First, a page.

Stress Reaction vs Stress Fracture: What’s the Difference?

Learn the signs that mean you need to get checked out by a doctor.


From endorphins to PBs to carbo loading, there’s a lot to love about running. One aspect of the sport that doesn’t make the cut? Injuries, especially when they put you out for weeks, as bone stress injuries, in particular, commonly do.

Unfortunately, this type of ailment occurs often. Between one-third and two-thirds of competitive long-distance runners have a history of bone stress injuries, according to research.

In runners, these types of injuries most often occur in the tibia (shinbone), but they can also happen throughout the lower body – including in the foot, thigh, and hip bones, Dr Todd McGrath, a primary sports medicine physician with Hospital for Special Surgery in New York City, tells Runner’s World.

Here, we explain all you need to know about bone stress injuries, including the difference between stress reactions versus stress fractures, what causes stress reactions, signs you might have one, when to see a doctor, and most importantly, what you can do to prevent it from worsening.

What’s the difference between a stress reaction versus stress fracture?
Bone stress injuries are when a bone cannot withstand a load or force placed on it, and as a result, experiences a structural failure, physical therapist Nicole Haas, founder of Boulder Physiolab, tells Runner’s World.

In the case of a stress reaction, a bone can weaken and swell, but it doesn’t actually crack, McGrath explains. If left untreated, a stress reaction can eventually crack, which is when it then becomes a stress fracture. Basically, a stress reaction is a precursor to a stress fracture.

What causes stress reactions?
Typically the most common cause of stress reactions is a large ramp-up in training without enough rest, Haas says, as this can overload your bones.

How much is too much? Well, depending on your overall fitness and weekly running volume, increasing your mileage by more than 10 to 20 percent per week can elevate your risk, McGrath says.

If your mileage is on the lower end (say, 16 kilometres a week) then a 20 percent jump week to week may be fine. If you’re logging lots of kilometres  (for example, 160 a week), it’s probably wise to limit jumps to no more than 10 percent weekly, McGrath advises, though what your body can tolerate will depend on your fitness level, plus other factors.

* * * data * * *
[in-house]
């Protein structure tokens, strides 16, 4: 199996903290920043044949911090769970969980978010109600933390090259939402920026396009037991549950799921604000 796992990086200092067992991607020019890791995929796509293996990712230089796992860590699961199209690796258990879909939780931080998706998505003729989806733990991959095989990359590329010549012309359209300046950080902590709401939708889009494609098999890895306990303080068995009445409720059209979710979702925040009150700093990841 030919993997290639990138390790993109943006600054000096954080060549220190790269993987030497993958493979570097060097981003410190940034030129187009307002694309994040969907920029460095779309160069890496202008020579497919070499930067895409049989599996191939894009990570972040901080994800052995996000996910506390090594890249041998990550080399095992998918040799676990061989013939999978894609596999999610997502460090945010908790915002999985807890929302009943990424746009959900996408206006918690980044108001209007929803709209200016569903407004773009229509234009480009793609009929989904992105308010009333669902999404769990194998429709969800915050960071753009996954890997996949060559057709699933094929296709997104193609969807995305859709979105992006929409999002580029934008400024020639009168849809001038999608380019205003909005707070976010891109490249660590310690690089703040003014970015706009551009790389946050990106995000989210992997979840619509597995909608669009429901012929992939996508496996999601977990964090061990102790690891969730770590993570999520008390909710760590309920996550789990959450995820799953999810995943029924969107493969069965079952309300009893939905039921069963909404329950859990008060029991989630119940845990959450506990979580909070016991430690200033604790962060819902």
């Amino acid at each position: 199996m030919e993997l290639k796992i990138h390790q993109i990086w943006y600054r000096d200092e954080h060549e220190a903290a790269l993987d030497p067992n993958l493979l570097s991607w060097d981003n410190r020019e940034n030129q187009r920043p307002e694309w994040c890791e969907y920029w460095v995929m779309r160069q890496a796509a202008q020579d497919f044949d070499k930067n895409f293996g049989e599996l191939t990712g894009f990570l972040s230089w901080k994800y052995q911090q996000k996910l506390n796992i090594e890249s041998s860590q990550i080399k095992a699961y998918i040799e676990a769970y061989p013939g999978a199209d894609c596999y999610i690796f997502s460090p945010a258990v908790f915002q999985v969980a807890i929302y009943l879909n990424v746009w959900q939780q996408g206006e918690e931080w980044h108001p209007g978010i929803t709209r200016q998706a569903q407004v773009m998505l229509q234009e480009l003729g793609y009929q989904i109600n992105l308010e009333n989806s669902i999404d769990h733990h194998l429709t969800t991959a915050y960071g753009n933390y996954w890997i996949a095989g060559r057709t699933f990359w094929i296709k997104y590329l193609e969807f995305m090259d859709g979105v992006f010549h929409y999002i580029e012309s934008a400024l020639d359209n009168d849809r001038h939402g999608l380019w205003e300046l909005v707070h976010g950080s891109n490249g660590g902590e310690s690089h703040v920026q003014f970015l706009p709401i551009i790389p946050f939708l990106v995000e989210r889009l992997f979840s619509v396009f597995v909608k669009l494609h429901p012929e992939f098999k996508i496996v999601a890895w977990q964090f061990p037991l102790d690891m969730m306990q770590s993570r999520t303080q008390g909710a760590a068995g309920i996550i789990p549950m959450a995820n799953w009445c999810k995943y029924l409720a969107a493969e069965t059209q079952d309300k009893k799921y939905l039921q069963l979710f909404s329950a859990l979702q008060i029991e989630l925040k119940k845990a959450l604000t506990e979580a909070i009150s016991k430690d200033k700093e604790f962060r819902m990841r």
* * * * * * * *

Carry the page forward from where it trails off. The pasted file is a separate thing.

Keep in mind running isn’t the only way to overload your bones. It’s possible to place more stress on them in other ways. For example, by taking lots of long power walks every day, or joining an intramural sports team, in addition to ramping up your running routine, Haas says.

Faulty biomechanics can also increase your risk, Haas adds. Overstriding, in particular, can increase ground reaction forces (basically, how much force is translated into the ground and then back into your body with every footstrike), which can then place your bones under elevated stress.

Another possible culprit: Nutritional issues. “If you’re not getting the energy you need, your body finds a way to get energy and sometimes that’s stealing it from the bone turnover, which can further weaken the bone,” McGrath explains. This could include folks impacted by Relative Energy Deficiency in Sport (RED-S), formerly known as the female athlete triad — basically, a condition of low-energy availability caused by chronic underfueling.

What are the signs of a stress reaction?
Understanding the signs of a stress reaction can help you determine when it’s time to seek help.

One big symptom: pain that crops up or worsens with running and improves with rest. “Sometimes it progresses to just pain with walking,” McGrath says, and as a reaction gets more severe, it can morph into chronic discomfort in a particular area, he explains.

By comparison, overuse soft tissue injuries. like tendonitis, usually cause lingering pain after activity and feel sore and stiff in the mornings, whereas sprains and strains are typically caused by a sudden, severe injury and can be distinguished based on hearing the history of what lead to the pain, McGrath explains.

Another sign of stress reactions is that the pain is usually point tenderness, meaning you can take one finger to demonstrate a specific location where it hurts, versus sweeping your hand across a broad area, Haas explains. If pushing on a bone causes or increases pain, that’s another likely sign of a stress reaction, McGrath adds.

There aren’t many visual clues, but in some cases – especially if it’s a stress reaction in your foot bones – you may notice swelling around the tender area, McGrath says.

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